Dominated by its famous Rock, Gibraltar is a peninsula measuring approximately 2.6 square miles, and is one of the most densely populated territories in the world. Bordered to the north by mainland Spain and surrounded by sea on the remaining three sides, this tiny piece of overseas UK territory has been strategically significant for centuries, and long fought over due to its location at the gateway to the Mediterranean Sea.
Force and Flow is a photographic study of the Gibraltar landscapes as we see them today. The contemporary landscape of this peninsula bears many scars and traces which when meditated upon, can reveal to us so much more than its simplistic portrayal of Britain abroad. The cultural icons we all know and associate with this inimitable place only tell part of its story. It is rich with evidence of a tempestuous past both naturally and forcefully and this body of work looks to explore the coinciding of these powers.
Landscapes are the platform upon which we strive as humans. Our endeavours and undertakings, without doubt, leave their marks upon this stage. But landscapes are also an entity in their own right, an agent for themselves leaving their own imprint simultaneously to ours.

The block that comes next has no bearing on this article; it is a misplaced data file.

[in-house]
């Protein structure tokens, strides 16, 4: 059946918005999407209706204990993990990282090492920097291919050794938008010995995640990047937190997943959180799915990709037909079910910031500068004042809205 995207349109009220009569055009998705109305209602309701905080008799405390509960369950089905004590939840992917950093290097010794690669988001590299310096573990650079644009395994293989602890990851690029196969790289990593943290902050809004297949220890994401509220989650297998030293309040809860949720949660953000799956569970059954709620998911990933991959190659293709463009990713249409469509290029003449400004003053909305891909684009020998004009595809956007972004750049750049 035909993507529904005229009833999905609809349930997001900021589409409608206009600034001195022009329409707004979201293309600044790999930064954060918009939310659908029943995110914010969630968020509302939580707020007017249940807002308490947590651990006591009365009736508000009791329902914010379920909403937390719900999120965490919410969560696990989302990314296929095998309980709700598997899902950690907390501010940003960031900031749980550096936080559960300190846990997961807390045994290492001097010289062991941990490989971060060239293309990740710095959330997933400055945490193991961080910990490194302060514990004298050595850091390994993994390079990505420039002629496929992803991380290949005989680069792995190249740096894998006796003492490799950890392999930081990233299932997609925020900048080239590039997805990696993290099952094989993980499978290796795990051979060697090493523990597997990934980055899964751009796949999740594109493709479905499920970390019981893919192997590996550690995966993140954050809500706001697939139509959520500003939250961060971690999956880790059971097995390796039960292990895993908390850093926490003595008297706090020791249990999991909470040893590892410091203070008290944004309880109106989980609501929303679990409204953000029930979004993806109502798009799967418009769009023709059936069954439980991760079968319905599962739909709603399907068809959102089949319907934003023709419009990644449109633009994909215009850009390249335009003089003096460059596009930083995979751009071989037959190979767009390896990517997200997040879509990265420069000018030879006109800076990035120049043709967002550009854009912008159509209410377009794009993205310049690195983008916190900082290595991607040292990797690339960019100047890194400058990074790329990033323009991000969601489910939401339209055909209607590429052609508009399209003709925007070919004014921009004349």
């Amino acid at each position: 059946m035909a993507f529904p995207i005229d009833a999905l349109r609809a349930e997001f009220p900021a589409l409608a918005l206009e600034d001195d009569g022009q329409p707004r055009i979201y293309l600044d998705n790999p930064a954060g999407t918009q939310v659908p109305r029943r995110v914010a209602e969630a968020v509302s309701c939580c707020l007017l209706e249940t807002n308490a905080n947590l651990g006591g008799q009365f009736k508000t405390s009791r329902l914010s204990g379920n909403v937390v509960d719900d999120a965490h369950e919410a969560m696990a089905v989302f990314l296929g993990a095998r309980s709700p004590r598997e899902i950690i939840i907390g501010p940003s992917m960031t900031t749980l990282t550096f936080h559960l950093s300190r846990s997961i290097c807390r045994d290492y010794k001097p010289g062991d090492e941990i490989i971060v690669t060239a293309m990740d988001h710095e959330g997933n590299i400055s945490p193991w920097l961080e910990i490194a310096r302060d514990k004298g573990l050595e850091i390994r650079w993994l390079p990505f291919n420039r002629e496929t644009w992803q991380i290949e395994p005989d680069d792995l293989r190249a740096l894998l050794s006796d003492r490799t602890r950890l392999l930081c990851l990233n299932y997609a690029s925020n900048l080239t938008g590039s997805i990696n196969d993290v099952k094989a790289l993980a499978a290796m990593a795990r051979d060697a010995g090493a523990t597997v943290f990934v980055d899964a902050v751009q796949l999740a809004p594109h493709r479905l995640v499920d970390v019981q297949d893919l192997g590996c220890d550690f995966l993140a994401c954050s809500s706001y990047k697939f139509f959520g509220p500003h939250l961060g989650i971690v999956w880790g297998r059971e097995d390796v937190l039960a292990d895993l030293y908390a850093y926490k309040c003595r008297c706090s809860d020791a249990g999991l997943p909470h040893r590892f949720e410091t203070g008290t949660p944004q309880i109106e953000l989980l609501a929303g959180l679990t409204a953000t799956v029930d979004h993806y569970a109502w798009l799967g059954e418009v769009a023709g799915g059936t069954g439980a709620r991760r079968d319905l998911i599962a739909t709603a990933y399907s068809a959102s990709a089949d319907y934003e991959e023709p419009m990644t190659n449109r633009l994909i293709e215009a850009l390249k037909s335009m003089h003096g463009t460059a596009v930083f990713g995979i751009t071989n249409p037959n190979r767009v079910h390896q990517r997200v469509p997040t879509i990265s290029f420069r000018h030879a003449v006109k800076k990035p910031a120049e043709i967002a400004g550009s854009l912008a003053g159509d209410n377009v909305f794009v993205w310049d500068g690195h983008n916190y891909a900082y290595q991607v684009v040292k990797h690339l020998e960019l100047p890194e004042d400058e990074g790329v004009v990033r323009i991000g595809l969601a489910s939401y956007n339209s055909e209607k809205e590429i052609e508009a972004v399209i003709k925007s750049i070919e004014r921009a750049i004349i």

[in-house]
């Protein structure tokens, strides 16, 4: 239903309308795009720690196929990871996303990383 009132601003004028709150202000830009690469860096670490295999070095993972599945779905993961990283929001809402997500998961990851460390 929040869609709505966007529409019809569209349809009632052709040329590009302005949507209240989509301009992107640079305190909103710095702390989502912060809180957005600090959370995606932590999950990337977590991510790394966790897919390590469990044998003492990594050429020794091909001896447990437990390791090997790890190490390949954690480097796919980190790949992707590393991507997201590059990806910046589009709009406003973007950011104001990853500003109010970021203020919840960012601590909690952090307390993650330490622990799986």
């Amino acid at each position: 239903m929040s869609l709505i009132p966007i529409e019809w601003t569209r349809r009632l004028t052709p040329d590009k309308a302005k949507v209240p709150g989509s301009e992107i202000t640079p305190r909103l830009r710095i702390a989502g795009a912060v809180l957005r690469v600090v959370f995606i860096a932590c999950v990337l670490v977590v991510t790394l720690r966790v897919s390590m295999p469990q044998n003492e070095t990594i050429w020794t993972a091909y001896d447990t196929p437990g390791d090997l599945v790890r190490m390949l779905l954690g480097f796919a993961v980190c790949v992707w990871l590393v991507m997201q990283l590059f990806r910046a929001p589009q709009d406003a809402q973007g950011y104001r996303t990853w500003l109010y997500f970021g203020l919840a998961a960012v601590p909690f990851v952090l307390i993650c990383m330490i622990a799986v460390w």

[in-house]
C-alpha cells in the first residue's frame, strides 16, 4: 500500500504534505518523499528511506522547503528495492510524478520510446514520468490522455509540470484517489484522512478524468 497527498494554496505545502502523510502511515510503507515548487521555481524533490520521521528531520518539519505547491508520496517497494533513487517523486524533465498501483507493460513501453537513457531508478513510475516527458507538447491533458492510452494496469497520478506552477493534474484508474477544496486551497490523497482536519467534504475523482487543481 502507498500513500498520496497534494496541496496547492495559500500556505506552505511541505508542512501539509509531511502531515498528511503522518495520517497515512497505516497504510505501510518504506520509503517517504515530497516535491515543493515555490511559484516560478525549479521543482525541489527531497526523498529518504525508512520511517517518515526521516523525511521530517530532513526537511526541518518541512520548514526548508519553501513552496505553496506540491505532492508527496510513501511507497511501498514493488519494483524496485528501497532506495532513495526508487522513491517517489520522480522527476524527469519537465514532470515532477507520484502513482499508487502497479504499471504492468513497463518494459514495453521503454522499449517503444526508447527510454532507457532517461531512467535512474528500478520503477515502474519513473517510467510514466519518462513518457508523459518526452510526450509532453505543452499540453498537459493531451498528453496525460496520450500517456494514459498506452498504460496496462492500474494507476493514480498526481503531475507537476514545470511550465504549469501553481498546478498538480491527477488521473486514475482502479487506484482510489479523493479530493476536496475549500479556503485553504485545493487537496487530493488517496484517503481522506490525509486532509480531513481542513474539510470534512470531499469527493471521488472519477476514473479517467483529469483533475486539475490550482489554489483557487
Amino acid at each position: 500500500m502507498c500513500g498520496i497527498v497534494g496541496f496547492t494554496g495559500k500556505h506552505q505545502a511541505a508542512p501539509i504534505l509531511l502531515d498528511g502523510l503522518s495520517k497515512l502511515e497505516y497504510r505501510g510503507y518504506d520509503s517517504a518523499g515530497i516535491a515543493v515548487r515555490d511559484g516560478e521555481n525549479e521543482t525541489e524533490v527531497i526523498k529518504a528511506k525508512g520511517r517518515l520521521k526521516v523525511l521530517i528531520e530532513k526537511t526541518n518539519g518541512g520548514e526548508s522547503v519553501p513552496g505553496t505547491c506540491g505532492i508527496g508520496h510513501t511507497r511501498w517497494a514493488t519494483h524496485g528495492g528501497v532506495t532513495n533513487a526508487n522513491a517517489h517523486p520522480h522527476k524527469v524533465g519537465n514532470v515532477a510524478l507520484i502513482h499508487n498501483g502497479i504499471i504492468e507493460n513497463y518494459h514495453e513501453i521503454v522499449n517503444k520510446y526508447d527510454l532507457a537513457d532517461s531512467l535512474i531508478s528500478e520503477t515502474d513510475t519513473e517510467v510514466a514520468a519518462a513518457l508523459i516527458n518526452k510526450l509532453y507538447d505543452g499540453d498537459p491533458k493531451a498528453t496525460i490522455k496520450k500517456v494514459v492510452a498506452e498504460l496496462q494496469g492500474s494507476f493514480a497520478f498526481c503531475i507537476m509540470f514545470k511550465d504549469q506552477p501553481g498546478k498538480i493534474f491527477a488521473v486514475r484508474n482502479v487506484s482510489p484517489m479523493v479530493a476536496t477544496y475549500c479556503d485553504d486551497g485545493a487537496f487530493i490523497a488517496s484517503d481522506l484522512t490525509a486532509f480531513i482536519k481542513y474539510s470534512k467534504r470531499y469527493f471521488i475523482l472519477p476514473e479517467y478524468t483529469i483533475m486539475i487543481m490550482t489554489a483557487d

"I’ve always had a fascination with photographs initially as a physical object. I’d spend hours going through the family albums as a child. That fascination was also down to the ability of a photograph being able to hold a moment, as if the pause button had been pressed. I was also interested in the ability of a photograph to almost replace the memory of that moment in time itself, you recall the photograph of a moment rather than the moment itself".
The focus of Kate’s practice is surrounding documentative studies of landscapes. Through her work, she looks to explore the marks and traces found within the landscapes and what this can tell us about a place, its culture, identity and its history. The projects which Kate disseminates are always in a series-based format as this is the manner in which she seeks to unpack her own perspectives and convey her own visually interpreted narrative.
I made the decision a bit later on in life, and after having zero job satisfaction as a Payroll Manager, to return to University. I’d always wanted to achieve a degree and I decided to study photography as I knew I loved it but wanted to explore where it could go beyond that love of it, I was curious to see where it would take me. It was during my study that I found a real connection to storytelling through photography.
The project featured here with Tog Space is a work in progress, as are all my projects to a certain extent. The longer term aims for the project are to possibly look at a book in addition to exhibiting the work this summer in a few locations.